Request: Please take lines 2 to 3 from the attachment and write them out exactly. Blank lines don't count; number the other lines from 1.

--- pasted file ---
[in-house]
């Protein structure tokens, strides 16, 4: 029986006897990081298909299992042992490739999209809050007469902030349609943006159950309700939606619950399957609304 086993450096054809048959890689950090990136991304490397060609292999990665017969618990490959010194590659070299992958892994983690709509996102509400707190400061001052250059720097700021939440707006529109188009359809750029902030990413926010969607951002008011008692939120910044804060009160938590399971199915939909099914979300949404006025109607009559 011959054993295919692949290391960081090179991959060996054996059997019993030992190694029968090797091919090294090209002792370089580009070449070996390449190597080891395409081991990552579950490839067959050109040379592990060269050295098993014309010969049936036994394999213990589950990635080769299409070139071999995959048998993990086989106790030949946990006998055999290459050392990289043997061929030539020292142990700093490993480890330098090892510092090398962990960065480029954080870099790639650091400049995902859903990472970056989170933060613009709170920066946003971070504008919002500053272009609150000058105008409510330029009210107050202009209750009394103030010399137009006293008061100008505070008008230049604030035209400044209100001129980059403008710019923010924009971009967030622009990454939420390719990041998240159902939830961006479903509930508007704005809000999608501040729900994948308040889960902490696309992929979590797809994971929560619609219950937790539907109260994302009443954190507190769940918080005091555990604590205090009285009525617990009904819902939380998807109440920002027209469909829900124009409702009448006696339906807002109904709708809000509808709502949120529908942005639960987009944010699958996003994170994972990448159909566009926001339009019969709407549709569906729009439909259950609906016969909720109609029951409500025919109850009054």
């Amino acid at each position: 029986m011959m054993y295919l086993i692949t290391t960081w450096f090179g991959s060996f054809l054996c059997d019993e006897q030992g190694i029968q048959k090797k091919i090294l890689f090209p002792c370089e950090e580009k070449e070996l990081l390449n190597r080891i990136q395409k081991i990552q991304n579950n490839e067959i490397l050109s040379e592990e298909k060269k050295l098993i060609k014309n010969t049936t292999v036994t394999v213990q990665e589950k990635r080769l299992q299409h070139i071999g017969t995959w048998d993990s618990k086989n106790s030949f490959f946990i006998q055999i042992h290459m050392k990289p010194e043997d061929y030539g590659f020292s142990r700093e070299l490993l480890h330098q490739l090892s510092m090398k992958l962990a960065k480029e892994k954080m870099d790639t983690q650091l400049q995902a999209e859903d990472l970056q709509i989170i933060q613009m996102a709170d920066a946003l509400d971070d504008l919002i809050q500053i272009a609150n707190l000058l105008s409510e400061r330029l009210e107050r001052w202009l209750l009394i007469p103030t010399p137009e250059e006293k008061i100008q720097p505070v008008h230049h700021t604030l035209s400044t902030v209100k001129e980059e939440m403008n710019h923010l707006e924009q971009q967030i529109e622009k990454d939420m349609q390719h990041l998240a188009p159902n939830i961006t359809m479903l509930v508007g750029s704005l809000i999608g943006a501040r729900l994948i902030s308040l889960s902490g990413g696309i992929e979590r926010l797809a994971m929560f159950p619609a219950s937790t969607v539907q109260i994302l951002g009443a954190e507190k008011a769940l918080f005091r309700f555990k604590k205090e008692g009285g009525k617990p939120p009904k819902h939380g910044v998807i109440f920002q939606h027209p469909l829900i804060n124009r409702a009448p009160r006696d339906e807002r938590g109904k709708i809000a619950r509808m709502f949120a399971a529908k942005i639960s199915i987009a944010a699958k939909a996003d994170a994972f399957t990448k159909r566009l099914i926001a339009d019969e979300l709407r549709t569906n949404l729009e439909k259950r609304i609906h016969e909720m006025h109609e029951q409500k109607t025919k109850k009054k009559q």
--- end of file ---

């Protein structure tokens, strides 16, 4: 029986006897990081298909299992042992490739999209809050007469902030349609943006159950309700939606619950399957609304 086993450096054809048959890689950090990136991304490397060609292999990665017969618990490959010194590659070299992958892994983690709509996102509400707190400061001052250059720097700021939440707006529109188009359809750029902030990413926010969607951002008011008692939120910044804060009160938590399971199915939909099914979300949404006025109607009559 011959054993295919692949290391960081090179991959060996054996059997019993030992190694029968090797091919090294090209002792370089580009070449070996390449190597080891395409081991990552579950490839067959050109040379592990060269050295098993014309010969049936036994394999213990589950990635080769299409070139071999995959048998993990086989106790030949946990006998055999290459050392990289043997061929030539020292142990700093490993480890330098090892510092090398962990960065480029954080870099790639650091400049995902859903990472970056989170933060613009709170920066946003971070504008919002500053272009609150000058105008409510330029009210107050202009209750009394103030010399137009006293008061100008505070008008230049604030035209400044209100001129980059403008710019923010924009971009967030622009990454939420390719990041998240159902939830961006479903509930508007704005809000999608501040729900994948308040889960902490696309992929979590797809994971929560619609219950937790539907109260994302009443954190507190769940918080005091555990604590205090009285009525617990009904819902939380998807109440920002027209469909829900124009409702009448006696339906807002109904709708809000509808709502949120529908942005639960987009944010699958996003994170994972990448159909566009926001339009019969709407549709569906729009439909259950609906016969909720109609029951409500025919109850009054």
């Amino acid at each position: 029986m011959m054993y295919l086993i692949t290391t960081w450096f090179g991959s060996f054809l054996c059997d019993e006897q030992g190694i029968q048959k090797k091919i090294l890689f090209p002792c370089e950090e580009k070449e070996l990081l390449n190597r080891i990136q395409k081991i990552q991304n579950n490839e067959i490397l050109s040379e592990e298909k060269k050295l098993i060609k014309n010969t049936t292999v036994t394999v213990q990665e589950k990635r080769l299992q299409h070139i071999g017969t995959w048998d993990s618990k086989n106790s030949f490959f946990i006998q055999i042992h290459m050392k990289p010194e043997d061929y030539g590659f020292s142990r700093e070299l490993l480890h330098q490739l090892s510092m090398k992958l962990a960065k480029e892994k954080m870099d790639t983690q650091l400049q995902a999209e859903d990472l970056q709509i989170i933060q613009m996102a709170d920066a946003l509400d971070d504008l919002i809050q500053i272009a609150n707190l000058l105008s409510e400061r330029l009210e107050r001052w202009l209750l009394i007469p103030t010399p137009e250059e006293k008061i100008q720097p505070v008008h230049h700021t604030l035209s400044t902030v209100k001129e980059e939440m403008n710019h923010l707006e924009q971009q967030i529109e622009k990454d939420m349609q390719h990041l998240a188009p159902n939830i961006t359809m479903l509930v508007g750029s704005l809000i999608g943006a501040r729900l994948i902030s308040l889960s902490g990413g696309i992929e979590r926010l797809a994971m929560f159950p619609a219950s937790t969607v539907q109260i994302l951002g009443a954190e507190k008011a769940l918080f005091r309700f555990k604590k205090e008692g009285g009525k617990p939120p009904k819902h939380g910044v998807i109440f920002q939606h027209p469909l829900i804060n124009r409702a009448p009160r006696d339906e807002r938590g109904k709708i809000a619950r509808m709502f949120a399971a529908k942005i639960s199915i987009a944010a699958k939909a996003d994170a994972f399957t990448k159909r566009l099914i926001a339009d019969e979300l709407r549709t569906n949404l729009e439909k259950r609304i609906h016969e909720m006025h109609e029951q409500k109607t025919k109850k009054k009559q």